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Thread: Best beginner scopes for star clusters and planet viewing

  1. #41
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    Default Re: Best beginner scopes for star clusters and planet viewing



    Thanks all for the suggestions. I have today bought some 8x40 bino's and an EQ5 mount just need the motors for tracking which I will buy at a later date. Just need a scope now any suggestions? The scope will be used for observing aswell as AP but I would lean more to observing at the beginning. So with that in mind what would be the biggest aperture I could put on the mount knowing it will be used for both cases?

  2. #42
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    Default Re: Best beginner scopes for star clusters and planet viewing

    Depending on which EQ-5 mount you have gotten will determine the capacity.
    The ones with an aluminium tripod have a realistic capacity due to the poor tripod of around 9kg visual, 4.5kg photographic.
    If it has the 2" steel legs then you can add another 2.3kg or so visual and 1.1kg photographic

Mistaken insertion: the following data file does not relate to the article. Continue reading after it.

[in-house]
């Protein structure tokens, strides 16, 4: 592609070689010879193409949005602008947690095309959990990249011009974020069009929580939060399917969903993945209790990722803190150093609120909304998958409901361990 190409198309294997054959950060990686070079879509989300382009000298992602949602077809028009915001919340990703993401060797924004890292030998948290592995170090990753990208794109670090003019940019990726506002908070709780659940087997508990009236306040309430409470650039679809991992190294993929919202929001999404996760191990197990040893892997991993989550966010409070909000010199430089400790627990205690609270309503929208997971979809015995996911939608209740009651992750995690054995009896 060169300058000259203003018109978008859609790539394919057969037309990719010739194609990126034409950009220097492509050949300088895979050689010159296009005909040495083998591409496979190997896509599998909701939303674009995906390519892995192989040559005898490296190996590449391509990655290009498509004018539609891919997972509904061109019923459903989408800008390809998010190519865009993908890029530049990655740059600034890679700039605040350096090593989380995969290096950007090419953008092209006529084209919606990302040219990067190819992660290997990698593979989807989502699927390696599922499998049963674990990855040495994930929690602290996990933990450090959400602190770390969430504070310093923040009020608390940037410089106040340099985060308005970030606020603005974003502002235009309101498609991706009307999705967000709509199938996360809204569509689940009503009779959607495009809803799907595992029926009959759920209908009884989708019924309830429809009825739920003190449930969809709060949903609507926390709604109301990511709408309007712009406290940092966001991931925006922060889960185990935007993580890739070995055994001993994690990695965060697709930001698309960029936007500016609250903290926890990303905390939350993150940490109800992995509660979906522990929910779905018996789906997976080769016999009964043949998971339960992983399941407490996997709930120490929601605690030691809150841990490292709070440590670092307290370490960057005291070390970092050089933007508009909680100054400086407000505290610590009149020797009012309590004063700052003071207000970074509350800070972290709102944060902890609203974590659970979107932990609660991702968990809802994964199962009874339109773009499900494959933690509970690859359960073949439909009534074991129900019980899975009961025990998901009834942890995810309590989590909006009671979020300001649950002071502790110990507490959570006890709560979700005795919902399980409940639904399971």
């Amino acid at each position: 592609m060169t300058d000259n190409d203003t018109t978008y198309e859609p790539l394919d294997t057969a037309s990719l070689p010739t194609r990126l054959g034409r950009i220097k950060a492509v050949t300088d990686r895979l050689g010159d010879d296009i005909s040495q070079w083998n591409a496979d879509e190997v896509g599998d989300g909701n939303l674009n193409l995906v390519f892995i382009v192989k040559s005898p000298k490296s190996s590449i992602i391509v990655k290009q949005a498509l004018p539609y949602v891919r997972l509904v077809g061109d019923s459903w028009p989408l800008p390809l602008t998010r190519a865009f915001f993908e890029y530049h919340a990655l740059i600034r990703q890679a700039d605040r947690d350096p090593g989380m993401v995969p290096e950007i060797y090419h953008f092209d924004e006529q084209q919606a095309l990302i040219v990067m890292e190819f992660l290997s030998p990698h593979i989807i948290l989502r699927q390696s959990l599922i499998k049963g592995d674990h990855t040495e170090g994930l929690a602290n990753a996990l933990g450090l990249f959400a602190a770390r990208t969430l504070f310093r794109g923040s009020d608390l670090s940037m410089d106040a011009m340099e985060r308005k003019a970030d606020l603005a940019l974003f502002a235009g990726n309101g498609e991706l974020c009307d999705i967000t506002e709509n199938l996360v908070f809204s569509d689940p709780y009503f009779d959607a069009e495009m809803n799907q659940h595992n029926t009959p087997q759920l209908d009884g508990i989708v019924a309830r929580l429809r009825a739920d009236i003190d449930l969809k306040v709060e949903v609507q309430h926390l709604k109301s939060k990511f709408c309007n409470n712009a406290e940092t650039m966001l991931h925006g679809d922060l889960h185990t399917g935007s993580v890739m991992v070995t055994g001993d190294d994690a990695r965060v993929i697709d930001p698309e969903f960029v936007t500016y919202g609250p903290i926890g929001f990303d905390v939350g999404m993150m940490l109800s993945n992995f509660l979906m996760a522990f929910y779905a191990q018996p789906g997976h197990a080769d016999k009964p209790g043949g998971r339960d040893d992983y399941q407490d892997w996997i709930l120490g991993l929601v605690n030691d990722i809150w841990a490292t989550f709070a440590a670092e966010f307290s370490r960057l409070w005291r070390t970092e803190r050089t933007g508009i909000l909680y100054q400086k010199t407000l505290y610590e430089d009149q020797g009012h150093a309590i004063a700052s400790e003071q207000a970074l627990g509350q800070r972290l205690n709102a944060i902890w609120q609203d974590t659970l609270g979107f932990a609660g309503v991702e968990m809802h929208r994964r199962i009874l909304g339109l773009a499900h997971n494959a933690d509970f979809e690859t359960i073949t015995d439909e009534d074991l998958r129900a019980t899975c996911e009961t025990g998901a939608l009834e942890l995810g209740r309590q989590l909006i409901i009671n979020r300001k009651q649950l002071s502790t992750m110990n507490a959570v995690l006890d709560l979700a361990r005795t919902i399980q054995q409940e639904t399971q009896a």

Refractors: Antares 105 f/15, Celestron 150 f/8, Stellarvue NHNG 80 f/6.9, TAL 100RS f/10, TS 102 f/11, UR 70 f/10, Vixen SD115s f/7.7
    Mounts: Celestron SLT w/ pier mod & EQ-3 tripod, Celestron hypertuned CG-5 w/ tracking motor & Argo Navis, Manfrotto 028B w/ Stellarvue M2C, Manfrotto 055PRO w/ 128RC, TAL-1 HD EQ, Vixen SXP w/ HAL-130 SXG & half pier Diagonals: 2" Astro-Physics MaxBright, 2" Zeiss/ Baader prism, 2" Baader Herschel Wedge (Photo Version), 2"
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    Default Re: Best beginner scopes for star clusters and planet viewing

    Quote Originally Posted by Gabby76 View Post
    Depending on which EQ-5 mount you have gotten will determine the capacity.
    The ones with an aluminium tripod have a realistic capacity due to the poor tripod of around 9kg visual, 4.5kg photographic.
    If it has the 2" steel legs then you can add another 2.3kg or so visual and 1.1kg photographic
    https://www.rothervalleyoptics.co.uk...nt-tripod.html

    It doesn't state but it is this one??

  4. #44
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    Default Re: Best beginner scopes for star clusters and planet viewing

    Capacity will be about 11kg, I have used one of these visually for years. A nice solid mount.